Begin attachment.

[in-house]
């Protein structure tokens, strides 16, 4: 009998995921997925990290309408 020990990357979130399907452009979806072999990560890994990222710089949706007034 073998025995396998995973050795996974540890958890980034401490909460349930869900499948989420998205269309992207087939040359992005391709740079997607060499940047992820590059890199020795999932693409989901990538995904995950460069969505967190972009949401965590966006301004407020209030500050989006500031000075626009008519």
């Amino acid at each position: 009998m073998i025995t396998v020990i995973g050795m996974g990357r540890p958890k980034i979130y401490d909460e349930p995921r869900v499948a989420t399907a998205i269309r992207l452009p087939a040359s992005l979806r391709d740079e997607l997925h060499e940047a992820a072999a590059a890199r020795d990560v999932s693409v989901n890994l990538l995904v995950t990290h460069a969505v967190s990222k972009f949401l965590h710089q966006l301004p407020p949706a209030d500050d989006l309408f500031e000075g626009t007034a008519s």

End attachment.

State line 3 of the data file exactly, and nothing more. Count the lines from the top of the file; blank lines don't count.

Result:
């Amino acid at each position: 009998m073998i025995t396998v020990i995973g050795m996974g990357r540890p958890k980034i979130y401490d909460e349930p995921r869900v499948a989420t399907a998205i269309r992207l452009p087939a040359s992005l979806r391709d740079e997607l997925h060499e940047a992820a072999a590059a890199r020795d990560v999932s693409v989901n890994l990538l995904v995950t990290h460069a969505v967190s990222k972009f949401l965590h710089q966006l301004p407020p949706a209030d500050d989006l309408f500031e000075g626009t007034a008519s």